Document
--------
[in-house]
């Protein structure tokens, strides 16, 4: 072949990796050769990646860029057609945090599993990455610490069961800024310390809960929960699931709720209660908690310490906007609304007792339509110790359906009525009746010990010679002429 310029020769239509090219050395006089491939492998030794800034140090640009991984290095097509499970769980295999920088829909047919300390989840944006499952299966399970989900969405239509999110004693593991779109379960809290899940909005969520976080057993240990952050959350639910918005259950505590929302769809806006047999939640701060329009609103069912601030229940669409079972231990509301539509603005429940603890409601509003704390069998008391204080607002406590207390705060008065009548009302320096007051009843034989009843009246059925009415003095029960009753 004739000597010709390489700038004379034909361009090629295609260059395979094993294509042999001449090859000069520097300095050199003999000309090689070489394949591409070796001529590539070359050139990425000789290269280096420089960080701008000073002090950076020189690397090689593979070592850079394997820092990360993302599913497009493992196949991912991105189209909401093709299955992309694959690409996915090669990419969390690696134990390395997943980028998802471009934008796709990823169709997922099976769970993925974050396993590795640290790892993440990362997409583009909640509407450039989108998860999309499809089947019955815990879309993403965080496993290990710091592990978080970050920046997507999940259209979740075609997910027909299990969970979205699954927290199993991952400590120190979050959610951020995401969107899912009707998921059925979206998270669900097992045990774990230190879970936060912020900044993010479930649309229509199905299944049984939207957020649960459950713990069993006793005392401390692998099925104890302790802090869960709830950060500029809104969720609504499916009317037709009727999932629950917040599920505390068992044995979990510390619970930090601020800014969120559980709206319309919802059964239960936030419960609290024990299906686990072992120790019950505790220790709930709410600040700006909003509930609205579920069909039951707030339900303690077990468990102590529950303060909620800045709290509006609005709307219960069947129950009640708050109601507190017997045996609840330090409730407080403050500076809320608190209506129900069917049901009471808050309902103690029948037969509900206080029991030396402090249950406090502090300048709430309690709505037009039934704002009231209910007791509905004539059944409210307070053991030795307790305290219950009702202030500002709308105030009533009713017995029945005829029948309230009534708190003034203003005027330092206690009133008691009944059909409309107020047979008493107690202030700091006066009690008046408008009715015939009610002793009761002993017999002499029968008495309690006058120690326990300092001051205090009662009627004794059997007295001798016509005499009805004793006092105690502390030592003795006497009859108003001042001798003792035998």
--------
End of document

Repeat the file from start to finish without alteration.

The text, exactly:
[in-house]
């Protein structure tokens, strides 16, 4: 072949990796050769990646860029057609945090599993990455610490069961800024310390809960929960699931709720209660908690310490906007609304007792339509110790359906009525009746010990010679002429 310029020769239509090219050395006089491939492998030794800034140090640009991984290095097509499970769980295999920088829909047919300390989840944006499952299966399970989900969405239509999110004693593991779109379960809290899940909005969520976080057993240990952050959350639910918005259950505590929302769809806006047999939640701060329009609103069912601030229940669409079972231990509301539509603005429940603890409601509003704390069998008391204080607002406590207390705060008065009548009302320096007051009843034989009843009246059925009415003095029960009753 004739000597010709390489700038004379034909361009090629295609260059395979094993294509042999001449090859000069520097300095050199003999000309090689070489394949591409070796001529590539070359050139990425000789290269280096420089960080701008000073002090950076020189690397090689593979070592850079394997820092990360993302599913497009493992196949991912991105189209909401093709299955992309694959690409996915090669990419969390690696134990390395997943980028998802471009934008796709990823169709997922099976769970993925974050396993590795640290790892993440990362997409583009909640509407450039989108998860999309499809089947019955815990879309993403965080496993290990710091592990978080970050920046997507999940259209979740075609997910027909299990969970979205699954927290199993991952400590120190979050959610951020995401969107899912009707998921059925979206998270669900097992045990774990230190879970936060912020900044993010479930649309229509199905299944049984939207957020649960459950713990069993006793005392401390692998099925104890302790802090869960709830950060500029809104969720609504499916009317037709009727999932629950917040599920505390068992044995979990510390619970930090601020800014969120559980709206319309919802059964239960936030419960609290024990299906686990072992120790019950505790220790709930709410600040700006909003509930609205579920069909039951707030339900303690077990468990102590529950303060909620800045709290509006609005709307219960069947129950009640708050109601507190017997045996609840330090409730407080403050500076809320608190209506129900069917049901009471808050309902103690029948037969509900206080029991030396402090249950406090502090300048709430309690709505037009039934704002009231209910007791509905004539059944409210307070053991030795307790305290219950009702202030500002709308105030009533009713017995029945005829029948309230009534708190003034203003005027330092206690009133008691009944059909409309107020047979008493107690202030700091006066009690008046408008009715015939009610002793009761002993017999002499029968008495309690006058120690326990300092001051205090009662009627004794059997007295001798016509005499009805004793006092105690502390030592003795006497009859108003001042001798003792035998």